At a time when southern California residents are asked to ration their water usage due to prolonged drought, Nestlé is taking vast quantities of water from the area for its Arrowhead brand of bottled water. As the Desert Sun reports, no one is really sure how much water Nestlé is taking. The company operates on reservation lands in the Cabazon basin owned by the Morongo band of Mission Indians and are therefore exempt from the local water agency’s oversight and reporting requirements. Although the numbers have not been independently verified, the Morongo report 601 acre-feet of water diverted or pumped from Millard Canyon in 2013 – about 200 million gallons, or enough to supply 400 typical homes in the area. For the water agency and the parched local communities, the bottling operation is understandably a cause for concern.
Nestlé’s extraction of water despite potentially threatening ecological conditions highlights a hallmark of the culture of capitalism. For whatever economic benefits the capitalist culture may bestow, like other cultures it has its own set of values and beliefs regarding the natural world. In his classic study of the Dust Bowl, Donald Worster summed up those values thusly: First, “Nature must be seen as capital.” Second, “Man has a right, even an obligation, to use this capital for constant self-advancement.” Third, “The social order should permit and encourage this increase of personal wealth.” In other words, as Worster went on to say, “The community exists to help individuals get ahead and to absorb the environmental costs” of such pursuits.
These maxims constitute the internal logic of capitalism as it relates to the natural world. The consequences of that logic, however, do not play out equally everywhere. Place matters. The ecological conditions in one geographic area may absorb some the harshness of such imperatives. Elsewhere, where ecological conditions are less forgiving, acting according to these maxims results in brutal consequences for individuals and communities.
The West – that geographic area of the nation extending west of the 98th meridian, where average annual rainfall is below 20 inches – is exactly the kind of landscape where the ecological circumstances are less forgiving. It is a “marginal landscape,” meaning that it is an environment not particularly favorable to permanent human settlement, and such settlement is only maintained at great effort and is always tenuous. Look at a precipitation map of the United States and it becomes apparent that the West is categorically a different place than the rest of the country with a different set of environmental realities with which to contend.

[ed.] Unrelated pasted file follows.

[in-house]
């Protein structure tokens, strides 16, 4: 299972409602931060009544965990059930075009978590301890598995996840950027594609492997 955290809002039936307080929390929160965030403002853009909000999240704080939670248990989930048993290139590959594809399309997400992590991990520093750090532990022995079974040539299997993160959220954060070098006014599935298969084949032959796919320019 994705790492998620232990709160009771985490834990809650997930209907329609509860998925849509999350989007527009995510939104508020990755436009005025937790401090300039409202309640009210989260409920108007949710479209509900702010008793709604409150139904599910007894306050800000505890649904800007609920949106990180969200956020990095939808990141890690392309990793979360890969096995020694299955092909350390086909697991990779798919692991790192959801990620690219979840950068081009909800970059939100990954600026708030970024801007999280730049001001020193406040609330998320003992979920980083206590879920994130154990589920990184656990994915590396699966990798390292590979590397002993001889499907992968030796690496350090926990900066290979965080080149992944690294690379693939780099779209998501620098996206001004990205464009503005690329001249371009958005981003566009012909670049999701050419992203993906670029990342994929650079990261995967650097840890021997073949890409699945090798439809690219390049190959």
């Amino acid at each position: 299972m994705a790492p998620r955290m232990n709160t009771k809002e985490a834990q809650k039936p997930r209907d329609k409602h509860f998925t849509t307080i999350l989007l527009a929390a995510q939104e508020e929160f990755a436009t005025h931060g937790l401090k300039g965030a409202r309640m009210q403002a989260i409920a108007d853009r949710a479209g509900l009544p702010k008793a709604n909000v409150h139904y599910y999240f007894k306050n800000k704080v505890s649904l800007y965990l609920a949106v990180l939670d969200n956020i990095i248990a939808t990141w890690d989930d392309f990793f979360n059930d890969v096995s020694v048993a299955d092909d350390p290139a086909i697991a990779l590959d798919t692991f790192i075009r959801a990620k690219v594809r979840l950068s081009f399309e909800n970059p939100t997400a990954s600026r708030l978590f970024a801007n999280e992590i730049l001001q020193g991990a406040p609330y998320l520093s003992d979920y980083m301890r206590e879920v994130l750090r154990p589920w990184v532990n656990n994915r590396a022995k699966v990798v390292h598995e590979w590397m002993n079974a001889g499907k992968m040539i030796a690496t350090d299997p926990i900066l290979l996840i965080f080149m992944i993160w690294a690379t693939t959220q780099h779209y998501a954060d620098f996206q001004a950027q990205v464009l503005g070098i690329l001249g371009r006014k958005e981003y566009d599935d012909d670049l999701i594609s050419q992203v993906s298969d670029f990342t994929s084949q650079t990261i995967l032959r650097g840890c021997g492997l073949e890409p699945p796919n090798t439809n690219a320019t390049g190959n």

Much of what we have come to know as the culture of the West was the result of adaptations made to those environmental realities. Walter Prescott Webb noted these adaptations and the world that made them necessary in his work, The Great Plains (1931). As Webb argued:
For two centuries American pioneers had been working out a technique for the utilization of the humid regions east of the Mississippi River. They had found solutions for their problems and were conquering the frontier at a steadily accelerating rate. Then in the early nineteenth century they crossed the Mississippi and came out on the Great Plains, an environment with which they had had no experience. The result was a complete though temporary breakdown of the machinery and ways of pioneering.
The kind of crops settlers could plant, their mode of transportation, the form and function of their houses, the style of husbandry and cattle raising, their weaponry, even their property laws – all had to be adapted in response to a new environmental reality. As Webb put it, the 98th meridian represented such a stark change in the lived reality of westward settlers that “practically every institution that was carried across it was either broken and remade or else greatly altered.”
Part of Worster’s argument in Dust Bowl was that the culture of capitalism, with its inherent set of values relating to the natural world, ultimately led to catastrophe when those values were applied to the marginal landscapes of the West. In response to a war ravaged Europe clamoring grain, increasing numbers of farmers (encouraged by grain speculators) plowed up the Great Plains at a rapacious pace in order to plant wheat. When the pendulum of alternating decades of drought and rain swung back toward extreme aridity in the late 1920s and 1930s, the wheat withered and died. The soil, once clothed by hardy native grasses, then lay bare and exposed to the blistering winds of the open lands. The result was the Dust Bowl, a disaster that destroyed lives and livelihoods, uprooted families and communities, traumatized a generation, and wreaked havoc on the nation’s agricultural economy.
Nestlé’s bottling operation in the Cabazon basin, while far from the scale of the Dust Bowl, is but one more example in the long history of the West where the pursuits of industries bent on ever expansive profits apply a logic ill-suited to a marginal landscape. Like other incidents in that long history, the corporation operates within a culture that sees nature as merely an instrument for further monetary gain – burdening the community at large with the ecological costs of that pursuit.